Book Review : Constitutions, religion, and politics in Asia: Malaysia, Indonesia, and Sri Lanka

Pangalangan, Raphael Lorenzo A. (2021) Book Review : Constitutions, religion, and politics in Asia: Malaysia, Indonesia, and Sri Lanka. [Book Reviews]

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Constitutional arrangements are not only the byproduct of concession but the continuing subject of compromise. Dian A. H. Shah’s Constitutions, Religion, and Politics in Asia: Malaysia, Indonesia, and Sri Lanka closely examines how religious clauses, though deeply entrenched in law, continue to be undermined in practice. Church–state relations in Indonesia, Malaysia, and Sri Lanka challenge assumptions regarding the interaction of state identification with religion and state intrusion thereto. But more significantly, they confirm the view that laws are artifacts of history; undivorced from political realities surrounding and preceding them. Rejecting time-slice constitutional interpretations, Shah deconstructs the legal quandaries of our time not in spite of these histories but in light of them. By highlighting these realities early into the literature, Shah sets the stage through a point which, though simple, cannot be overstated: constitutions do not operate in a vacuum.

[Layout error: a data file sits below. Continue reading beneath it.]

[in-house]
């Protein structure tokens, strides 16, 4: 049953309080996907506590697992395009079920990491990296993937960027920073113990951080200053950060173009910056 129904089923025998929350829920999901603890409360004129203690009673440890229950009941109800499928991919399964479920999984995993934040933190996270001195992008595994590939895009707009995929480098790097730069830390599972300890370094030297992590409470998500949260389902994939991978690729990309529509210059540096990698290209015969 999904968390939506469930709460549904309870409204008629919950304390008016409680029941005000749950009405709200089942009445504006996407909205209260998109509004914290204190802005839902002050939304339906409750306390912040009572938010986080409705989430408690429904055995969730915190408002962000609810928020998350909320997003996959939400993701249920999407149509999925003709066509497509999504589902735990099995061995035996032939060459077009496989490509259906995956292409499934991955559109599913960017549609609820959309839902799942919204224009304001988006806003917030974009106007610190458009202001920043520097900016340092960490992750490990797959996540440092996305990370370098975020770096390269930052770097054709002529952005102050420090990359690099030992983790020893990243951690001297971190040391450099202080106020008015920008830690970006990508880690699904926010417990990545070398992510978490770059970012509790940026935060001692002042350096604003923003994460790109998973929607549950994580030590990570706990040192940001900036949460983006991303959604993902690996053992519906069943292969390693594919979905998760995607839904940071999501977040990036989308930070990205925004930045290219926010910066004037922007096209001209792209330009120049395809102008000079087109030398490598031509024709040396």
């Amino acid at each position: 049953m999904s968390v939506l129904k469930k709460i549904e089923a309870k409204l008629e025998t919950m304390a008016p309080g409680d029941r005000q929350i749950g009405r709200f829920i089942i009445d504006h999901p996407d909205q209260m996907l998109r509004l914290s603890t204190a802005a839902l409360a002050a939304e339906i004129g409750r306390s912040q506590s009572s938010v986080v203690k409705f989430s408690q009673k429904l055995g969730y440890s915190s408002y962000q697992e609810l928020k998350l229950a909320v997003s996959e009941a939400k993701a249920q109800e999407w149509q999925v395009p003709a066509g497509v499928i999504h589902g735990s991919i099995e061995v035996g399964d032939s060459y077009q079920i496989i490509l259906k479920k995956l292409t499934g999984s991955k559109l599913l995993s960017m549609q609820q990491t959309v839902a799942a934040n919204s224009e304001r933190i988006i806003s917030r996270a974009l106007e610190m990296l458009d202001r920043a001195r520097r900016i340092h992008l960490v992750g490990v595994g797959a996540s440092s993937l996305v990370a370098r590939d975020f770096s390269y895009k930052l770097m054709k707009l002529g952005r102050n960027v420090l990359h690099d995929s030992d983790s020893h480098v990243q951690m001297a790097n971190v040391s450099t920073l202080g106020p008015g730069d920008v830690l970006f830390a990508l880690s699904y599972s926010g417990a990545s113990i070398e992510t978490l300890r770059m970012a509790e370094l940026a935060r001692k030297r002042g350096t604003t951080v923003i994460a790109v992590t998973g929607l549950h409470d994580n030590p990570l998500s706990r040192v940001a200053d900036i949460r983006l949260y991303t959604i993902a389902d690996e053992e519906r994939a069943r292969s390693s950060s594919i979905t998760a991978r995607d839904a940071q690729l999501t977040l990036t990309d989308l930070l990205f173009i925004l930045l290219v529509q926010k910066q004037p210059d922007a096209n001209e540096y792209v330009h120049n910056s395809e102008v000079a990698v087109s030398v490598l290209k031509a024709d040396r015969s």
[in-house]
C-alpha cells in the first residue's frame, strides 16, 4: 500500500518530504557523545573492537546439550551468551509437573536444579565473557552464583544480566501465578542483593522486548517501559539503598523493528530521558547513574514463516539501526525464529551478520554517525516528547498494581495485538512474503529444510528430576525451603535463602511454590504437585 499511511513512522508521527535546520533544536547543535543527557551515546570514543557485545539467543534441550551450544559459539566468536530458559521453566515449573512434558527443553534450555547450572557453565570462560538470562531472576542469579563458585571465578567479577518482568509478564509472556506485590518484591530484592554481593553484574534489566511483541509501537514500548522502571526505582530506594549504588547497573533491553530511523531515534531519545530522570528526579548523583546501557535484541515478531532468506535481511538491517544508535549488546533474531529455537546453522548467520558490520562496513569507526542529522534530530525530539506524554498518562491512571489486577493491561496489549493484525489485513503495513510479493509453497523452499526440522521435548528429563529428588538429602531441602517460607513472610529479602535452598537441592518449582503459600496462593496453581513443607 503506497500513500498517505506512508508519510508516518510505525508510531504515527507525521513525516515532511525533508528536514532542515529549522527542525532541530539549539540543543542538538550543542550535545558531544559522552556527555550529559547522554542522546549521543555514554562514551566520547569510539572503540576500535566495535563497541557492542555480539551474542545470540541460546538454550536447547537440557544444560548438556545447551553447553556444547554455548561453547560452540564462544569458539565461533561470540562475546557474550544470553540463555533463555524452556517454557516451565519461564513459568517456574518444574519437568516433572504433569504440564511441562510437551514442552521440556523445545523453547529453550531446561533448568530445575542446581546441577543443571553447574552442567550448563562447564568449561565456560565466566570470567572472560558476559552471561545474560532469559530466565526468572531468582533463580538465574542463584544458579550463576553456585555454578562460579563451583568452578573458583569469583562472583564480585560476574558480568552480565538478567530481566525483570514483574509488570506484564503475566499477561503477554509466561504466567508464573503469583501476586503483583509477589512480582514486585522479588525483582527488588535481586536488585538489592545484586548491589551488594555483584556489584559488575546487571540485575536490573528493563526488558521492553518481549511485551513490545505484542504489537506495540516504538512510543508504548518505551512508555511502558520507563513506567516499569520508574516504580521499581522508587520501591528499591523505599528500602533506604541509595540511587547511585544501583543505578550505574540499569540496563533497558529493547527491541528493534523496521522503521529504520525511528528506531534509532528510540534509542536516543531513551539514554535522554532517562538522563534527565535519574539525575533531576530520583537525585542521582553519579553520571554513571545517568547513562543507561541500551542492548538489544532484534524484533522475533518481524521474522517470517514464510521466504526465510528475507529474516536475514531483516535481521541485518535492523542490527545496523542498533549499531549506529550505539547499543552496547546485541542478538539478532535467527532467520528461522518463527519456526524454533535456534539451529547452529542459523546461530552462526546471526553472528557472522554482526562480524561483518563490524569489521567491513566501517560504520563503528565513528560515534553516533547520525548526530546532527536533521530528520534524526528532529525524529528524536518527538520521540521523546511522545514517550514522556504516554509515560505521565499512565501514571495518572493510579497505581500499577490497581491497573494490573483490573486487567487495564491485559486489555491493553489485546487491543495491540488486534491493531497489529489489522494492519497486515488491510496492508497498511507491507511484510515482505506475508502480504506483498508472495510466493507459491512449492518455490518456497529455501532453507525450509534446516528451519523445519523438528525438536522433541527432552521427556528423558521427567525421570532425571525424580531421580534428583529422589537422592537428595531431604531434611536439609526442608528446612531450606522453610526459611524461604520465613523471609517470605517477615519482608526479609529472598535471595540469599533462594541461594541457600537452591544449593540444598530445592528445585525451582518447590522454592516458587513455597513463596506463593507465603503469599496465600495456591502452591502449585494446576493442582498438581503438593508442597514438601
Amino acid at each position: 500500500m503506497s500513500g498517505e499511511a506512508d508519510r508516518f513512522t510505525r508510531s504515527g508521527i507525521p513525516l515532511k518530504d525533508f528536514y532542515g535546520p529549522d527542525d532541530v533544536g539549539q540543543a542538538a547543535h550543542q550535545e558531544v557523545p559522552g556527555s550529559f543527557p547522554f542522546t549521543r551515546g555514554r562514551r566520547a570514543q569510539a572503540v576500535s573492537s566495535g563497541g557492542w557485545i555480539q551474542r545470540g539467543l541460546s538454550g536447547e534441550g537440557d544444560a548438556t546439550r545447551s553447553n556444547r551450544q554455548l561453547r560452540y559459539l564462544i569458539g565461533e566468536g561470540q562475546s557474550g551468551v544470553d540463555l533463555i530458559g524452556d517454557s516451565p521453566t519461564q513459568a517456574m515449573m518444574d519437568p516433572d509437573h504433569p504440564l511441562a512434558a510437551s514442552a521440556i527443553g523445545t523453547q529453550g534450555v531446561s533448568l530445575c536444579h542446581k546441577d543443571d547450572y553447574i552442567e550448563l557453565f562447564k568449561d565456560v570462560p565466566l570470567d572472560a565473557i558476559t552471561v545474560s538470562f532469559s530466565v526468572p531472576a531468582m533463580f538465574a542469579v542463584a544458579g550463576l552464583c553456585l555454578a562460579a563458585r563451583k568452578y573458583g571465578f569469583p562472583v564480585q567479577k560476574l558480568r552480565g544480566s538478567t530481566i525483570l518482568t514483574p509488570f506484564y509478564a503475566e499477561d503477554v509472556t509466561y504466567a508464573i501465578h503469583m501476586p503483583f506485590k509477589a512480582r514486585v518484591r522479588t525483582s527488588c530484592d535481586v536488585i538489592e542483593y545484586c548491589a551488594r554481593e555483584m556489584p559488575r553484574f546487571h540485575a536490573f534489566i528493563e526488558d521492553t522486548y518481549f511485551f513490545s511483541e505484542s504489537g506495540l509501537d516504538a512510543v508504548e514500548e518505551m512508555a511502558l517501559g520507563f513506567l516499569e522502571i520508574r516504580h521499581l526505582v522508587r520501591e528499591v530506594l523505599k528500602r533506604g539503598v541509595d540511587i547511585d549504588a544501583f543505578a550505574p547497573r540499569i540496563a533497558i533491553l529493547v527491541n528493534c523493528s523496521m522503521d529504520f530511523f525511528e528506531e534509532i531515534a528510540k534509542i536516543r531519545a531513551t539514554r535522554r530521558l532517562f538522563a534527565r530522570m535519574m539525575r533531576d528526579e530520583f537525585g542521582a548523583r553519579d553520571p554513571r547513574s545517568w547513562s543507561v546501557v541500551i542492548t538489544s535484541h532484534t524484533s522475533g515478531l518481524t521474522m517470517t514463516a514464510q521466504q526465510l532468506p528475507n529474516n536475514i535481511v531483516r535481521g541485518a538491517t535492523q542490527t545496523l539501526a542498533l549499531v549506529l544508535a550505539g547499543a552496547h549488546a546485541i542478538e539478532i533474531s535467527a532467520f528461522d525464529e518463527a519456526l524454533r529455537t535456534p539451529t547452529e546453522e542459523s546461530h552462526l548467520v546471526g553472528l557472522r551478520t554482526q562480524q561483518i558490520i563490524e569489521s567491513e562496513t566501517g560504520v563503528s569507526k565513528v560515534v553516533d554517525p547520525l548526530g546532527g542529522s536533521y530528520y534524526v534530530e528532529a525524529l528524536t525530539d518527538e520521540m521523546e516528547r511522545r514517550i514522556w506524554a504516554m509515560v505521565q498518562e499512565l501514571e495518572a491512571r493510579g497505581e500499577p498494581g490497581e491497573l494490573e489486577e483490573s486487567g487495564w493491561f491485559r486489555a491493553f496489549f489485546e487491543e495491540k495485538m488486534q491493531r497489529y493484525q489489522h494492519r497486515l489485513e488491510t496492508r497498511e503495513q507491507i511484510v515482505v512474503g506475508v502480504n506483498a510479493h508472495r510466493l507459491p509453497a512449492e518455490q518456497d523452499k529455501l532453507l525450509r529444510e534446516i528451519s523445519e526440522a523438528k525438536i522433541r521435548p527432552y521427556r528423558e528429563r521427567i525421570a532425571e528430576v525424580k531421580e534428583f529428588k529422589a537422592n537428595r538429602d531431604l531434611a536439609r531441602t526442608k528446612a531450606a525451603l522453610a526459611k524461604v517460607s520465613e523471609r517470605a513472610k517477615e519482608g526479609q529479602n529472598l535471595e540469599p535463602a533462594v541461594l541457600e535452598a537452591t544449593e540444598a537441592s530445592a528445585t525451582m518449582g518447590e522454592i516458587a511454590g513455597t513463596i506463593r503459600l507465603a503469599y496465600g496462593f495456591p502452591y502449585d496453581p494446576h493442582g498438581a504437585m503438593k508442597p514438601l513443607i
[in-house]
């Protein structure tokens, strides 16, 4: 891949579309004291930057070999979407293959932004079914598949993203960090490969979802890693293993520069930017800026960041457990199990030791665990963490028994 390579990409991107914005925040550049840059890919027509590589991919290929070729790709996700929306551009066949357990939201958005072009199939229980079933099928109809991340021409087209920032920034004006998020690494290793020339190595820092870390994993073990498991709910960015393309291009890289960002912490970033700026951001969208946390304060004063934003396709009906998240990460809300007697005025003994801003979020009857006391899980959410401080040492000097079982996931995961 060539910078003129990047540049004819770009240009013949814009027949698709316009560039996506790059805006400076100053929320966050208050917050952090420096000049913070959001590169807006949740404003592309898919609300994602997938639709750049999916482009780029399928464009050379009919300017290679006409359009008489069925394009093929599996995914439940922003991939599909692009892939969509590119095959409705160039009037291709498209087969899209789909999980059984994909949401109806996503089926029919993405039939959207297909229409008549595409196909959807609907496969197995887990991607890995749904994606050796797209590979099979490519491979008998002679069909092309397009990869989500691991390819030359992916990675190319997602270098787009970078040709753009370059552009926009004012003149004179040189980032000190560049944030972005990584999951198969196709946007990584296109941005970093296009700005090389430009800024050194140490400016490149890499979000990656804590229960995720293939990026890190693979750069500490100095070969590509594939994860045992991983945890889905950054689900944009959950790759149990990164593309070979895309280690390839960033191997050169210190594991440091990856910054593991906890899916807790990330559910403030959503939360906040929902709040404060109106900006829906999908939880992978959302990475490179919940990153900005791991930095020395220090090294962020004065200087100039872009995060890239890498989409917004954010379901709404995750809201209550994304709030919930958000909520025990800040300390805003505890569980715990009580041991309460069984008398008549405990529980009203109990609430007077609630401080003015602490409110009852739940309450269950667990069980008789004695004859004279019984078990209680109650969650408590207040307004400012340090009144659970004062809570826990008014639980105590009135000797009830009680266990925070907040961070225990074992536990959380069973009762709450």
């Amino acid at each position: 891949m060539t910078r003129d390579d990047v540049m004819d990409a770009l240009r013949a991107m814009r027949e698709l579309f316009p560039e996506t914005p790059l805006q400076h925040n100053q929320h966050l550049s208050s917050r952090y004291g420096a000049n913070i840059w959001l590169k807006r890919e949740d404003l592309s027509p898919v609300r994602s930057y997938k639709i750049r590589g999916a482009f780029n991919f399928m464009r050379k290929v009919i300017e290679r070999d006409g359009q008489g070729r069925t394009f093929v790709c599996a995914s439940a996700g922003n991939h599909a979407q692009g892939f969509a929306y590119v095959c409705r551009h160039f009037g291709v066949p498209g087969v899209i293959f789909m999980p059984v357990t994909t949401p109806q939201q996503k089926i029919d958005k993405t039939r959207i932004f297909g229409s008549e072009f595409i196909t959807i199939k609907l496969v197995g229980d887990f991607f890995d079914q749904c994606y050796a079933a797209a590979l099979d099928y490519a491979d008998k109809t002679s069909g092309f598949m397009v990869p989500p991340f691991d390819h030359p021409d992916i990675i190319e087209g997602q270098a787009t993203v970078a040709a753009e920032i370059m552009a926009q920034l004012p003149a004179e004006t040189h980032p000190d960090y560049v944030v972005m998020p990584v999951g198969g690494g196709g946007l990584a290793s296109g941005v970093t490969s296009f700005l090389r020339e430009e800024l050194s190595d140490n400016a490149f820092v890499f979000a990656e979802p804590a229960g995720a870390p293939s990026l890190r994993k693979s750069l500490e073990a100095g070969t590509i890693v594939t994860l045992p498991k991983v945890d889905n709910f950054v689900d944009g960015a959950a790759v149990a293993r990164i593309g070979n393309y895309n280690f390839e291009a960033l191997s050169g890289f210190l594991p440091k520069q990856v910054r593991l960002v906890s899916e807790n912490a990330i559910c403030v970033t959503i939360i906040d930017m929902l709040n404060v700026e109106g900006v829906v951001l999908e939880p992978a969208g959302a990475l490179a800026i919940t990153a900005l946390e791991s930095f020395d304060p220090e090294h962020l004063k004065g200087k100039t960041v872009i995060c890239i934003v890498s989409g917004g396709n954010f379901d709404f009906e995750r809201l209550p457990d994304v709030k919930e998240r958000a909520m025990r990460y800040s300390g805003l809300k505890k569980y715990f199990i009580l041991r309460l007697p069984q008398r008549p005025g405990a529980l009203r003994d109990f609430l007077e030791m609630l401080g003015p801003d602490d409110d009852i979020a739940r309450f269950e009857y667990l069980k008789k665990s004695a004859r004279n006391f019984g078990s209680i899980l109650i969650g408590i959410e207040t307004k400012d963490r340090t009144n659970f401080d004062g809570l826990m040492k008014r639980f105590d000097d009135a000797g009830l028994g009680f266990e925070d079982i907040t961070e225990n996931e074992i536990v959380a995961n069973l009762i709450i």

Item Type: Book Reviews
Keywords: Constitutional Arrangements | Freedom of Religion | Church State | Relations | Comparative Law
Subjects: Social Sciences and humanities > Social Sciences > Social Sciences (General)
JGU School/Centre: Jindal Global Law School
Depositing User: Amees Mohammad
Date Deposited: 02 Dec 2022 09:37
Last Modified: 02 Dec 2022 09:37
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